The Politics of Mysticism
Re-visioning Sufism (Part 4)
by Jonas Atlas
When the concept of ‘Sufism’ is discussed, the abundance of misconceptions is quite impressive. It’s predominantly seen as a ‘marginal branch’, while it’s actually a central aspect of Islam; it’s often said to be heretical according to ‘mainstream Islam’ even though brandishing ‘Sufism’ as heresy is a thoroughly modern phenomenon; and it’s often solely linked to ‘love, peace and music’, although it certainly carries quite some dark elements within. Whether we find ourselves among New Age meaning seekers or among academic experts, in general, we can easily notice how the same misconceptions abound.
This wouldn’t be much of a problem if it were all a simple ‘misunderstanding’ based on some ‘lack of knowledge’. Yet the fact of the matter is that our misunderstandings about Islamic mysticism do not simply stem from innocent ignorance. They are misunderstandings that are closely tied to the enormous blind spots of the contemporary view on religion and they are misunderstandings that are heavily entwined with pressing political issues. For, all in all, it’s difficult to ignore: the manner in which we nowadays deal with mysticism in general and with Sufism in particular actually kindles many contemporary conflicts.
And all of this isn’t so much intrinsically linked with the classical Islamic vision on mysticism but rather with the modern and Western view on spirituality and mysticism.
The modern view on spirituality and mysticism
In our contemporary worldview spirituality and religion are often treated as distinct and separate concepts. From pubs to TV shows we can hear all sorts of people say things like “I’m spiritual, but not religious.” For example, a small poll among 1200 millennials in the US shows that 72% of them use such a self-description. Just how widespread this idea has become, also becomes clear in popular bestsellers. One quite explicit example thereof is ‘Waking Up. A Guide to Spirituality without Religion’, a book of the American TV personality Sam Harris. The title itself is telling enough. Another example are the works of the popular French philosopher Alain de Botton and his concept of ‘Atheism 2.0’:
As such, one can find numerous examples of the manner in which spirituality and mysticism are today predominantly described in terms of some sort of inner connection with an undefined transcendent reality. Even many atheists see it as an essential dimension of their lives. At the same time people distance themselves from every religious institution or what they call ‘organized religion’. They see the established orders as outdated institutes which are suffocating in their armor of doctrines and dogmas.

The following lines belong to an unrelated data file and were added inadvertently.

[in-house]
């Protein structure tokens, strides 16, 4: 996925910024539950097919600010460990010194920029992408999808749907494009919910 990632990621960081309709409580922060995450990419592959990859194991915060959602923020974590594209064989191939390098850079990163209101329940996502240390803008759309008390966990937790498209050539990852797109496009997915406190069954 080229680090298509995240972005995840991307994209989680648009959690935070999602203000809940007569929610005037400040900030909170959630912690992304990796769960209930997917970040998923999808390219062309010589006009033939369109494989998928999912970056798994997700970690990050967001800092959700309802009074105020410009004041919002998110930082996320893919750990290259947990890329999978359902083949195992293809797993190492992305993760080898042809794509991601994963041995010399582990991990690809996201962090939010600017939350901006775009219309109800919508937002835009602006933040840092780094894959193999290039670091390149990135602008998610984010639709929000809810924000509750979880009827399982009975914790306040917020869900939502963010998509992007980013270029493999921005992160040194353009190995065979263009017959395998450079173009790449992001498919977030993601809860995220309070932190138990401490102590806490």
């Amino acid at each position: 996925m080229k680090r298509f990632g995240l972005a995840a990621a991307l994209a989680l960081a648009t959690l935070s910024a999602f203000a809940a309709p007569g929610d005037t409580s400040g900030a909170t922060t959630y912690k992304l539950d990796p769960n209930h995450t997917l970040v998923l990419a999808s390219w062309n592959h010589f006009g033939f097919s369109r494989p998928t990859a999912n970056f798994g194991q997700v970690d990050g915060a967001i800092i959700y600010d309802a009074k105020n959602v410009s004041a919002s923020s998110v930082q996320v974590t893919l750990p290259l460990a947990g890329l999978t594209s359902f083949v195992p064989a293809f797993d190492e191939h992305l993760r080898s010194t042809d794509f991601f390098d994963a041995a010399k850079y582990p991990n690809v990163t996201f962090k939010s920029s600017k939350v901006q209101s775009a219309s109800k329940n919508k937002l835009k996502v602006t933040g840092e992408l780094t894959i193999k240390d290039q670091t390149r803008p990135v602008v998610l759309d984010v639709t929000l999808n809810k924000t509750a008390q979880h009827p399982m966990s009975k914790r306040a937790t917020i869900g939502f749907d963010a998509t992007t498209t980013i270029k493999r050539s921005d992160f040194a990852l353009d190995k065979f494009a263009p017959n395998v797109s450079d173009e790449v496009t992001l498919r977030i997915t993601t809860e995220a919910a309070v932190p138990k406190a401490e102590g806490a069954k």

However, such a vision is rife with modernist premises that aren’t quite as self-evident as they are mostly presented.
To start with, such a dichotomy starts from the modern duality between ‘faith’ and ‘reason’. Because of the emphasis that is put on the importance of ‘reason’ in that opposition, the standard premise states that ‘faith’ should be a private matter as much as possible. The more faith externalizes itself in concrete actions and practices, the more we see it as an archaic and dangerous expression of religion.
This quickly leads to the second categorization between ‘religion’ and ‘spirituality’: religion is seen as an institutional world full of official dogmas that limit personal freedom of faith while spirituality and mysticism are described as legitimate searches for individual self-development. In opposition to religion, therefore, concepts like ‘spirituality’ and ‘mysticism’ are given a more positive connotation for, even though such concepts certainly aren’t taken for granted in a worldview that is dominated by science and reason, they do comply much more to the modernist expectations than the concept of ‘religion’. ‘Real’ spirituality is seen as an inner and individual matter. The more ‘external’ it becomes, the more it’s seen as ‘imposed’ and the more it makes people think of dangerous rules and power balances. Not only does it thus seem difficult that religion and mysticism can go together, but religion even seems to be an inhibiting factor to experience one’s own spirituality.
Yet this conceptual duality completely defies reality. Most religious traditions do not contain a centralized institution which defines a list of dogma’s for ‘the faithful’. And those ‘faithful’ seldom saw spirituality and mysticism as a separate dimension of the religious and mythological fabric they felt connected to. Those who look at religion from a modernist point of view thus force spirituality and mysticism into a conceptual frame that’s sociologically, historically as well as theologically inadequate. As was explained in the previous articles in this series, this certainly extremely problematic in the case of Islamic mysticism.